If my recollection serves me correctly the figure is from a well known paper by Dr Jurg Beer of EAWAG (Swiss Federal Institute for Environmental Science and Technology) in Bern, Switzerland (I did my post-doc at Uni. Bern) and his colleagues. Jurg has long been one of the most prominent researchers of 10Be work and uses the tandem mass accelerator at Paul Scherrer Institute (PSI) – where I’ve also worked, to measure 10Be.

I don’t have the paper but am sure if you did a bit of Googling you’d have no trouble tracking it down.

FYI, it has long been known that the solar minima around 1815 and 1890 which coincided with cold periods were associated with 10Be maxima. Interestingly global 10Be production went through a 500 year minimum around 1955 and has been increasing since then I understand.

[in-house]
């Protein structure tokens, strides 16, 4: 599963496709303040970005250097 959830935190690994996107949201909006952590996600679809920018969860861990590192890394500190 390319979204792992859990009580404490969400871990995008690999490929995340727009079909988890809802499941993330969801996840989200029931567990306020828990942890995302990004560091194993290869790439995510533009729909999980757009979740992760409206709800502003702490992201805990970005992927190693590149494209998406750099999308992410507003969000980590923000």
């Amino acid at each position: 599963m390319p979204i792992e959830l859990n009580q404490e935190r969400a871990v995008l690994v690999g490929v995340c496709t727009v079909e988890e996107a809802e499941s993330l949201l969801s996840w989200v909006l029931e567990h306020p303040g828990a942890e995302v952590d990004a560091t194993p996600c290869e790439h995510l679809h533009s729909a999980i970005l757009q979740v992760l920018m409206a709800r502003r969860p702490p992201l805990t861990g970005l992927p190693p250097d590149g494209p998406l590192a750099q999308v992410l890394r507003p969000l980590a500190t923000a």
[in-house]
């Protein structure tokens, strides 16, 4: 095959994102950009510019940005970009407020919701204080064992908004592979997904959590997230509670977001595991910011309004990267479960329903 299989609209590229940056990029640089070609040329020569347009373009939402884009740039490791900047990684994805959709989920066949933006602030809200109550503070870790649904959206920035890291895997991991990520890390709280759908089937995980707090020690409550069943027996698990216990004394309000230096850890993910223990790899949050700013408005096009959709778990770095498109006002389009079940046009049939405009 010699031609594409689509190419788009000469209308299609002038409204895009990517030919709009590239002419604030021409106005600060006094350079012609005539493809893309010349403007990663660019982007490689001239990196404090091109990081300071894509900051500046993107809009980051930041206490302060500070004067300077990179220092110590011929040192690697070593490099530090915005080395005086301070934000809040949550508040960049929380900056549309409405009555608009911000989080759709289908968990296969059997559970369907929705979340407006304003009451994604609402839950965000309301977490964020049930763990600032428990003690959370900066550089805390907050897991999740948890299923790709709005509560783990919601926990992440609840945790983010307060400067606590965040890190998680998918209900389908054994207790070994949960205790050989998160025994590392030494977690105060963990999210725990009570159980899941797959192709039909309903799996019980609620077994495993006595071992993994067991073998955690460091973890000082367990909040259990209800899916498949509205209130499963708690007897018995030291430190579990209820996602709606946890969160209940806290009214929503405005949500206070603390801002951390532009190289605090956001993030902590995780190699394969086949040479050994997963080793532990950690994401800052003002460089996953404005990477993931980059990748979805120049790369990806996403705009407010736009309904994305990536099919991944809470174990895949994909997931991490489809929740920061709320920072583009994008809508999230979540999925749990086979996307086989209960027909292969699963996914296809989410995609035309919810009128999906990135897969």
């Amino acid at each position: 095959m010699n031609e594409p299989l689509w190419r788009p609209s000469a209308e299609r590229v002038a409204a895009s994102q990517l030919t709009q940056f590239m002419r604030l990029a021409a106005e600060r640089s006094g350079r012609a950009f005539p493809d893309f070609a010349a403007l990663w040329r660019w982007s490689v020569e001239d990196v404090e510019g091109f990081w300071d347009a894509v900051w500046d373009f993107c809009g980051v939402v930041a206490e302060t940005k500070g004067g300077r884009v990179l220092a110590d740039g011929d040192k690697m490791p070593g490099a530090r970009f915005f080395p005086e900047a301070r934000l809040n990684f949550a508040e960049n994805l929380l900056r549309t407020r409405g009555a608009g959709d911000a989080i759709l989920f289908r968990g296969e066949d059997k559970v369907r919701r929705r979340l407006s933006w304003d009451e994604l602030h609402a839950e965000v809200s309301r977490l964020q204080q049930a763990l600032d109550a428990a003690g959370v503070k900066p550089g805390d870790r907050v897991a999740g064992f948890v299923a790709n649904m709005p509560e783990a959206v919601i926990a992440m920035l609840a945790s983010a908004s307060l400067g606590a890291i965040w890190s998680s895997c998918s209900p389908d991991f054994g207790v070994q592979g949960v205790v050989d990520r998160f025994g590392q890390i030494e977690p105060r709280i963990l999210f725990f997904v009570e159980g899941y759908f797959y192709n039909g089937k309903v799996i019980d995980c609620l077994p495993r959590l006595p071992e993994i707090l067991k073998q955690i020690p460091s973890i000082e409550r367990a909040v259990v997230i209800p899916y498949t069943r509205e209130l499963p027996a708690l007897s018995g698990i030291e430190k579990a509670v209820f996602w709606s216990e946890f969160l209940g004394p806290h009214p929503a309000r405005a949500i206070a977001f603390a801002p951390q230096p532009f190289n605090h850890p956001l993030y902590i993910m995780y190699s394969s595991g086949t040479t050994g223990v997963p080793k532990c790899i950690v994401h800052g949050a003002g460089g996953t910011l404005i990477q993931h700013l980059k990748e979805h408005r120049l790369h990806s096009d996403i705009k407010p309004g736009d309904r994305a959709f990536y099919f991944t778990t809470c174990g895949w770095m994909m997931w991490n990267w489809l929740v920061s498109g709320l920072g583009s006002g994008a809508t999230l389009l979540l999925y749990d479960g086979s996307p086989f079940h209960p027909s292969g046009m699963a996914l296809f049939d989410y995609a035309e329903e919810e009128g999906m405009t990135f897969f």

• jae

The more I read on blogs, the more that I think Nick is just a total AGW promoterbot.

• jae

The more I read on blogs, the more that I think Nick is just a total AGW promoterbot.

• http://www.ecoengineers.com Steve Short

Oops typo! 10Be units are 10^4 atoms/gram

• http://www.ecoengineers.com Steve Short

Oops typo! 10Be units are 10^4 atoms/gram

• http://www.ecoengineers.com Steve Short

This is useful.

Solar activity during the last 1000 yr inferred from radionuclide records

Raimund Muschelera, Fortunat Joosb, Jürg Beerc, , Simon A. Müller, Maura Vonmoosc.

Quaternary Science Reviews
Volume 26, Issues 1-2, January 2007, Pages 82-97